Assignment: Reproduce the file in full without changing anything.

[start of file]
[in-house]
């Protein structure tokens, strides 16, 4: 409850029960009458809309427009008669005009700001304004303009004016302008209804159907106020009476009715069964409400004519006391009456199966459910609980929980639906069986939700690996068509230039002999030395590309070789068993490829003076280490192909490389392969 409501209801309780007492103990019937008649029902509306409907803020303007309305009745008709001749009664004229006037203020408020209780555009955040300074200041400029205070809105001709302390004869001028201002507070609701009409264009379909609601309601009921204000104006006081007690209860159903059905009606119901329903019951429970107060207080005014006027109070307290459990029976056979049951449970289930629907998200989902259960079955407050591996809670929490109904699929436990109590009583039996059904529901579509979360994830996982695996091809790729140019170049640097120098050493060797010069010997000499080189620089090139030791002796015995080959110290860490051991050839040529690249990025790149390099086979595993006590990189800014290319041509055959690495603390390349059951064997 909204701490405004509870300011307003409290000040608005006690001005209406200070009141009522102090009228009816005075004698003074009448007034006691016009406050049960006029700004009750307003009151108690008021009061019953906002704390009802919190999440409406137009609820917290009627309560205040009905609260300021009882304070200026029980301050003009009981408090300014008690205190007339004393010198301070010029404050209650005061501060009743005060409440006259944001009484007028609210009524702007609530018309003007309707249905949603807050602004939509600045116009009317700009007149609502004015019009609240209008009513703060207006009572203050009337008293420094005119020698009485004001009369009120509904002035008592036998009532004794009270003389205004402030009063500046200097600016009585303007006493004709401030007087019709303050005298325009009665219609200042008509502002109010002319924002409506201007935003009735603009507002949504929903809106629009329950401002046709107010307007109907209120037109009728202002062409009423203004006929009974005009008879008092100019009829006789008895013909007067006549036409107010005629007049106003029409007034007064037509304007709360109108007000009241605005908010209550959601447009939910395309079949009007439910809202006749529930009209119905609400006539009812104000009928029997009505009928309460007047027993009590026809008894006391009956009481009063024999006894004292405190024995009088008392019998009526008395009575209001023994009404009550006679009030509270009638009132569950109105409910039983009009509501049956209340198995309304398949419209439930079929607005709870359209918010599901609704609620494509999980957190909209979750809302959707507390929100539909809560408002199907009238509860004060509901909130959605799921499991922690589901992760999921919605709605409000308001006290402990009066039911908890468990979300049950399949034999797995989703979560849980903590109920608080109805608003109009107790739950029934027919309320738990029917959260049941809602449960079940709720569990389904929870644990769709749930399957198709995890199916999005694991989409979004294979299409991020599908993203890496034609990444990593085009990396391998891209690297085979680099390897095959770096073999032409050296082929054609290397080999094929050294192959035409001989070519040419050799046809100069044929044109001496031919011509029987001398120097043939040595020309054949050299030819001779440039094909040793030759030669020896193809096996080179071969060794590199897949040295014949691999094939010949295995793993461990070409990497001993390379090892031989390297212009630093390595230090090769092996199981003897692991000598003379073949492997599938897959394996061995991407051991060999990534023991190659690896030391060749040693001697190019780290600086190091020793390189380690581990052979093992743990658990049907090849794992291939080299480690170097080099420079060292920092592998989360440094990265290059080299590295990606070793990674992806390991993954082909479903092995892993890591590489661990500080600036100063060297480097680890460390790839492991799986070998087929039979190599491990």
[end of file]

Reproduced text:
[in-house]
């Protein structure tokens, strides 16, 4: 409850029960009458809309427009008669005009700001304004303009004016302008209804159907106020009476009715069964409400004519006391009456199966459910609980929980639906069986939700690996068509230039002999030395590309070789068993490829003076280490192909490389392969 409501209801309780007492103990019937008649029902509306409907803020303007309305009745008709001749009664004229006037203020408020209780555009955040300074200041400029205070809105001709302390004869001028201002507070609701009409264009379909609601309601009921204000104006006081007690209860159903059905009606119901329903019951429970107060207080005014006027109070307290459990029976056979049951449970289930629907998200989902259960079955407050591996809670929490109904699929436990109590009583039996059904529901579509979360994830996982695996091809790729140019170049640097120098050493060797010069010997000499080189620089090139030791002796015995080959110290860490051991050839040529690249990025790149390099086979595993006590990189800014290319041509055959690495603390390349059951064997 909204701490405004509870300011307003409290000040608005006690001005209406200070009141009522102090009228009816005075004698003074009448007034006691016009406050049960006029700004009750307003009151108690008021009061019953906002704390009802919190999440409406137009609820917290009627309560205040009905609260300021009882304070200026029980301050003009009981408090300014008690205190007339004393010198301070010029404050209650005061501060009743005060409440006259944001009484007028609210009524702007609530018309003007309707249905949603807050602004939509600045116009009317700009007149609502004015019009609240209008009513703060207006009572203050009337008293420094005119020698009485004001009369009120509904002035008592036998009532004794009270003389205004402030009063500046200097600016009585303007006493004709401030007087019709303050005298325009009665219609200042008509502002109010002319924002409506201007935003009735603009507002949504929903809106629009329950401002046709107010307007109907209120037109009728202002062409009423203004006929009974005009008879008092100019009829006789008895013909007067006549036409107010005629007049106003029409007034007064037509304007709360109108007000009241605005908010209550959601447009939910395309079949009007439910809202006749529930009209119905609400006539009812104000009928029997009505009928309460007047027993009590026809008894006391009956009481009063024999006894004292405190024995009088008392019998009526008395009575209001023994009404009550006679009030509270009638009132569950109105409910039983009009509501049956209340198995309304398949419209439930079929607005709870359209918010599901609704609620494509999980957190909209979750809302959707507390929100539909809560408002199907009238509860004060509901909130959605799921499991922690589901992760999921919605709605409000308001006290402990009066039911908890468990979300049950399949034999797995989703979560849980903590109920608080109805608003109009107790739950029934027919309320738990029917959260049941809602449960079940709720569990389904929870644990769709749930399957198709995890199916999005694991989409979004294979299409991020599908993203890496034609990444990593085009990396391998891209690297085979680099390897095959770096073999032409050296082929054609290397080999094929050294192959035409001989070519040419050799046809100069044929044109001496031919011509029987001398120097043939040595020309054949050299030819001779440039094909040793030759030669020896193809096996080179071969060794590199897949040295014949691999094939010949295995793993461990070409990497001993390379090892031989390297212009630093390595230090090769092996199981003897692991000598003379073949492997599938897959394996061995991407051991060999990534023991190659690896030391060749040693001697190019780290600086190091020793390189380690581990052979093992743990658990049907090849794992291939080299480690170097080099420079060292920092592998989360440094990265290059080299590295990606070793990674992806390991993954082909479903092995892993890591590489661990500080600036100063060297480097680890460390790839492991799986070998087929039979190599491990």